By Annie Fraser:
I arrived in India in January 2013, not long after news of the December 2012 Delhi gang rape was making headlines. Friends and family vociferously spoke out against my coming to India. Don’t travel alone, women are not seen as equals there, people told me. They cited examples of rape, eve teasing, child marriage, female infanticide, and more to support their idea that women were second-class citizens in India.
I did realize that many of their thoughts about women in India were misconceptions based on inflamed descriptions of events that had been spoon-fed to them by popular media, and for this reason, I took their opinions in stride. I had always heard of India being a country with potential; a country where rural villages meet urban cities, where aged agricultural dominance is being overtaken by rapidly growing IT and engineering sectors, and where unyielding, narrow-minded values are being pushed aside by progressiveness and social liberation. And so, while I was surrounded by overwhelming negativity, I kept an open mind and remained positive about the future, both for India and myself.
After coming to India, I was surprised to see the wave of public outcries and activism that was unleashed throughout the country. From personally witnessing city-wide candlelight vigils and marches in remembrance of the gang rape victim, and massive rallies and protests against all forms of women oppression, I was proud of India and the direction in which it was moving. Sure, a great deal of progress still needed to be made, but the fight for women empowerment in India was on its way.
Recently, though, I experienced something that was far off my radar, and therefore unexpected, but shocked me equally as hard as those other stories of rapes and foeticide. One day, I went to my friend’s house for pooja. After entering my friend’s house, I noticed my friend’s sister sitting alone in her room. I did not think much of it at first, but when she continued to stay in her room alone throughout the pooja ceremony, the subsequent meal, and the remainder of the afternoon and evening, I grew curious and suspicious. Eventually, I was able to muster the courage to ask my friend about why her sister had not participated in the activities with the family for the entire afternoon and evening. “She’s on her period”, my friend said, “and it’s unhealthy for her to interact with us”.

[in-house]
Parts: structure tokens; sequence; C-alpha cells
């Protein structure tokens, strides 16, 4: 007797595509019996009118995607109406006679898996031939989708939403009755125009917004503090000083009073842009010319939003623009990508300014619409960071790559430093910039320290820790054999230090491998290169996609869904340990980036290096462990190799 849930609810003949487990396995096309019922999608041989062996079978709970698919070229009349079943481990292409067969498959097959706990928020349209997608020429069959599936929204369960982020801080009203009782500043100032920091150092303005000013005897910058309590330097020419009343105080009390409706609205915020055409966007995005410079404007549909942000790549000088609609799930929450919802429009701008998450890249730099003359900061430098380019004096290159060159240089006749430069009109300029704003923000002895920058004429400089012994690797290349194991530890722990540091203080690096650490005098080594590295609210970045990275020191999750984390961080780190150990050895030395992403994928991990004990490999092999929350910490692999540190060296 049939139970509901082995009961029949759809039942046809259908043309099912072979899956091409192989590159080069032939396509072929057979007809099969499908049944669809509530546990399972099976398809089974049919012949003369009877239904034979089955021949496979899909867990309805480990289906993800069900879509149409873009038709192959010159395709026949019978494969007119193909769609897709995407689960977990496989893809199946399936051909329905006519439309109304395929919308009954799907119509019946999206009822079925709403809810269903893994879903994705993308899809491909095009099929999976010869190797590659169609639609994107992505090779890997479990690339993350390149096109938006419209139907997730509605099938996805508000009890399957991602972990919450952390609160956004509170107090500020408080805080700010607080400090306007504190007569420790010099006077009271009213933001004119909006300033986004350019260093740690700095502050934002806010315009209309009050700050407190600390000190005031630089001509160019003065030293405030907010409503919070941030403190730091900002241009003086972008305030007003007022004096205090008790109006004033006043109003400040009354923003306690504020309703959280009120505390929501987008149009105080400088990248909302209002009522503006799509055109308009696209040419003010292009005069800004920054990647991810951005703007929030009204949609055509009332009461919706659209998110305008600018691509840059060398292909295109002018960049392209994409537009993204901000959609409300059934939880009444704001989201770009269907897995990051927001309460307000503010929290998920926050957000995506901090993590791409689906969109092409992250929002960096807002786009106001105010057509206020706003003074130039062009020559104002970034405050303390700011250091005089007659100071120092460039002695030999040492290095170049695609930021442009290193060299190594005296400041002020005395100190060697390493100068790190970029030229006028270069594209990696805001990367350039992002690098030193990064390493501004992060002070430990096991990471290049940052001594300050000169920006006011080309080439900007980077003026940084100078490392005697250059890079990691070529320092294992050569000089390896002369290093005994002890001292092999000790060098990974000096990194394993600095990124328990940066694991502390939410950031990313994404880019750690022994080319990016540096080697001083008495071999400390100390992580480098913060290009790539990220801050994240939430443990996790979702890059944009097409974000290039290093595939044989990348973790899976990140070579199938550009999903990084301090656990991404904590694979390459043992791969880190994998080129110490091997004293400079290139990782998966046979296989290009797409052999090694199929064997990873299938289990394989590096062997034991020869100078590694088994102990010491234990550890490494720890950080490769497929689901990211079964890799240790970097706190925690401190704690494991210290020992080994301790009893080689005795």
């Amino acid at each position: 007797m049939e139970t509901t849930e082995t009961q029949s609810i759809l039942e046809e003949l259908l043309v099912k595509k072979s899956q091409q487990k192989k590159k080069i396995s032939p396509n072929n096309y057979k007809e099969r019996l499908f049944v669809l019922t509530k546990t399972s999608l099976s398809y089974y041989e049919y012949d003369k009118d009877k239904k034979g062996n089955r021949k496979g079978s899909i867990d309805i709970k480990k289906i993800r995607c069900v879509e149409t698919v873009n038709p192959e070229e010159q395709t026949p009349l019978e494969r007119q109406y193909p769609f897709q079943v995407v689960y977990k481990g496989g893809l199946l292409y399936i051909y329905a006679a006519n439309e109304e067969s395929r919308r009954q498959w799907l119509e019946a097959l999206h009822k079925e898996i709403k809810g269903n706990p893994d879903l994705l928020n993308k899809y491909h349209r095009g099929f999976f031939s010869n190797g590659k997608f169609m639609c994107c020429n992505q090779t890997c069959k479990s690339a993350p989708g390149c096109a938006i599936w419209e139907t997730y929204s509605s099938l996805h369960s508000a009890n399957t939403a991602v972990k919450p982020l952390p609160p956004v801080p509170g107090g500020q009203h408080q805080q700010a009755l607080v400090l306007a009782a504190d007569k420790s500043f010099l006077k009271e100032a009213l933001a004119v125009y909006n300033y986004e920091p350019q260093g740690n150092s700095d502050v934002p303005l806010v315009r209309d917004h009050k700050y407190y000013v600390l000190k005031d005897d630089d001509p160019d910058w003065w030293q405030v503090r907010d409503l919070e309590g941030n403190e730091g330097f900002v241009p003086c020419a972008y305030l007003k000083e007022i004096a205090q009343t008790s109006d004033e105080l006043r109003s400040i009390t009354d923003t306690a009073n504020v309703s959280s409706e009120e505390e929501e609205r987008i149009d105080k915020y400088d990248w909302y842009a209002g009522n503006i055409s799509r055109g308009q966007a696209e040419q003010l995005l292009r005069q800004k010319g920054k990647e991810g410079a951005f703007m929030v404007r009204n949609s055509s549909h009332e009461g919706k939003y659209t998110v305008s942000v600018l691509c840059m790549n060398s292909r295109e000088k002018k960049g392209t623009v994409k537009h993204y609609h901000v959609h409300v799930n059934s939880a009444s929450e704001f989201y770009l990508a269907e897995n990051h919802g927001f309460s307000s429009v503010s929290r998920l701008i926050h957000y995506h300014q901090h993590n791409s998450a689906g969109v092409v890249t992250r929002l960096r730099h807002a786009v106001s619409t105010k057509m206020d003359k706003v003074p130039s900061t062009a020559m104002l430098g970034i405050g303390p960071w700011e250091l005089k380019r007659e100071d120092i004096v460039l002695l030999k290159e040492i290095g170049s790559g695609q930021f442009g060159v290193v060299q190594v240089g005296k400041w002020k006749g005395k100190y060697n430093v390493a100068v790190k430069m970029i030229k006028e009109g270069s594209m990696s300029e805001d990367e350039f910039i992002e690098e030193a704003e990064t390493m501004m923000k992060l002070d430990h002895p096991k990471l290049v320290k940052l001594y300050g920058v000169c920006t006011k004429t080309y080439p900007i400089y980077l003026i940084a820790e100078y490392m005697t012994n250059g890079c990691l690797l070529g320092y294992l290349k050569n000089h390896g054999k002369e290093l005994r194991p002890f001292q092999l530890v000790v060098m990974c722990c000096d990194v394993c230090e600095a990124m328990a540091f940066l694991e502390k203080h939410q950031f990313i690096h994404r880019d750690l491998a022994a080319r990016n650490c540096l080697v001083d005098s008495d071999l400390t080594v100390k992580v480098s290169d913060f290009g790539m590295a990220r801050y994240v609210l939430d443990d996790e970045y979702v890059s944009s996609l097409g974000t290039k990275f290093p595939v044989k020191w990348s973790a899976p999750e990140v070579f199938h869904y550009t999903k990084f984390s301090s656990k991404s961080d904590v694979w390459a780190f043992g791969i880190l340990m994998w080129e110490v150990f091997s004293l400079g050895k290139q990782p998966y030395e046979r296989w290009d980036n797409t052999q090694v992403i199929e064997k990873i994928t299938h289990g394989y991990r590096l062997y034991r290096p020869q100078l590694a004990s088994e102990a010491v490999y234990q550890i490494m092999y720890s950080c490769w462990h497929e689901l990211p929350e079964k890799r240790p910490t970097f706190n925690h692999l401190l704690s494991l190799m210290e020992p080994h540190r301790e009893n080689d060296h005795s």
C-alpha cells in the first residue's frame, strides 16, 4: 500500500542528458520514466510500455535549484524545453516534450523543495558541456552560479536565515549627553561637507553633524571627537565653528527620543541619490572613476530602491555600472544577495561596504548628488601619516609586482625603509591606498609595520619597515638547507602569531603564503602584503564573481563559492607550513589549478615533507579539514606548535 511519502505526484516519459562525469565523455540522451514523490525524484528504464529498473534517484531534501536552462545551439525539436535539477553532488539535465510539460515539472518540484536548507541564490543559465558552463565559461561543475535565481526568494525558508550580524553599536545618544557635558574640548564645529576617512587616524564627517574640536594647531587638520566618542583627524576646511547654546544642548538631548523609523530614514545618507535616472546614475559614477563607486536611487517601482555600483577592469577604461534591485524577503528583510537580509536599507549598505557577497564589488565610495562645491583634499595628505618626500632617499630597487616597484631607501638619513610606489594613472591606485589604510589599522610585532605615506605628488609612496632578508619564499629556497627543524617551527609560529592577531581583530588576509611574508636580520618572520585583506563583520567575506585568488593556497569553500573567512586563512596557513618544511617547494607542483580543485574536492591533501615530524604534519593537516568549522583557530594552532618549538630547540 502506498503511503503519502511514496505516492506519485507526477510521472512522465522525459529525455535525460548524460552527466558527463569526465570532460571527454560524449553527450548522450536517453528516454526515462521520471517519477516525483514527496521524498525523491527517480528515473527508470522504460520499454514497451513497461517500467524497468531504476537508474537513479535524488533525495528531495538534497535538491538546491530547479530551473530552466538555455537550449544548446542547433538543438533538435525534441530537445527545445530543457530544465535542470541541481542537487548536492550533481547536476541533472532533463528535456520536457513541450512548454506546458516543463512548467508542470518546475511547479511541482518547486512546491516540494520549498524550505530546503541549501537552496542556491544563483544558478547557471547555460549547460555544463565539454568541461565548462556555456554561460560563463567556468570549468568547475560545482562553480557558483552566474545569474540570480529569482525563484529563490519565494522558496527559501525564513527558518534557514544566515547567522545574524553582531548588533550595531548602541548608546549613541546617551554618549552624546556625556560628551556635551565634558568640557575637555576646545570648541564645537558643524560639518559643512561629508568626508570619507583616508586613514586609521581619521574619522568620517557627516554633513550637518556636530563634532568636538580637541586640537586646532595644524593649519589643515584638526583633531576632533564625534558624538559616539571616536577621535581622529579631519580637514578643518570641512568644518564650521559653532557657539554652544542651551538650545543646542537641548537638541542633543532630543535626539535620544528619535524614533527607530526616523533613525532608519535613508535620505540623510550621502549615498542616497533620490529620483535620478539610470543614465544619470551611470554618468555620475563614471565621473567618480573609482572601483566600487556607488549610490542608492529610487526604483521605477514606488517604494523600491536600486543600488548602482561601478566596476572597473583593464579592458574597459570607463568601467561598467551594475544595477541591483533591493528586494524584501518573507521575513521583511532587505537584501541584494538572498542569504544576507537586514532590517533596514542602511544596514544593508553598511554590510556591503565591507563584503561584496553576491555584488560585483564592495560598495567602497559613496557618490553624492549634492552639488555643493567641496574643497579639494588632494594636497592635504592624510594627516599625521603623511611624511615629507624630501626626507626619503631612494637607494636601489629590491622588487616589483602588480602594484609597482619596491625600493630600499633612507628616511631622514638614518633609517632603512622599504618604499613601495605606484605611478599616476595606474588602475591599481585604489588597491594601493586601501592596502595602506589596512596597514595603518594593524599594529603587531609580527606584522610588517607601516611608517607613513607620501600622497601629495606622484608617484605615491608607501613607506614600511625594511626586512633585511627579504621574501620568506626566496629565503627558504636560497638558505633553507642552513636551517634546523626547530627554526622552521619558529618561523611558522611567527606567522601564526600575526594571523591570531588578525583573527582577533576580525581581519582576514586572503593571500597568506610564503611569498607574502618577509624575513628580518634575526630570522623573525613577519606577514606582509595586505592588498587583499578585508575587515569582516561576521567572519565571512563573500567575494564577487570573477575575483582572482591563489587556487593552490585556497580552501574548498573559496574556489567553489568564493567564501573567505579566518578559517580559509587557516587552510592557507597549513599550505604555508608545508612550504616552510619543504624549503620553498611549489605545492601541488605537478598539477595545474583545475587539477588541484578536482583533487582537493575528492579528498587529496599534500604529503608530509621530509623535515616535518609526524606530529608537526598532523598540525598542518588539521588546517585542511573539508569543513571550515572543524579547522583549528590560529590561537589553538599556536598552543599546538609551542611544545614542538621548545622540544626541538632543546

Unhealthy? My friend’s words lay a heavy blow on my conscience. I looked back to my friend’s sister and observed her sitting alone in the corner of her room, not speaking with or touching anybody. I could not help but feel bad for her. There she was, sitting in complete isolation, because of a monthly biological process over which she has no control.
Periods are not unhealthy. What’s unhealthy is raising girls to believe that their body is a curse. What’s unhealthy is associating the female reproductive system with toxicity and poison. What’s unhealthy is ignoring the prejudice and fear of menstruation from the discussion of women empowerment in India. Let’s talk about periods. Let’s think of periods as a method of cleansing rather than of soiling. Let’s talk about how periods are healthy, not unhealthy. Let’s talk about how periods mean that a woman’s body is ready to give the most beautiful gift in the world, the gift of life.
If we are as passionate about women empowerment as we say we are, then we need to open our eyes. We do still need to fight against prominent threats to women, such as rapes and foeticide, but we also need to realize that some of the biggest battles lie inside our own homes.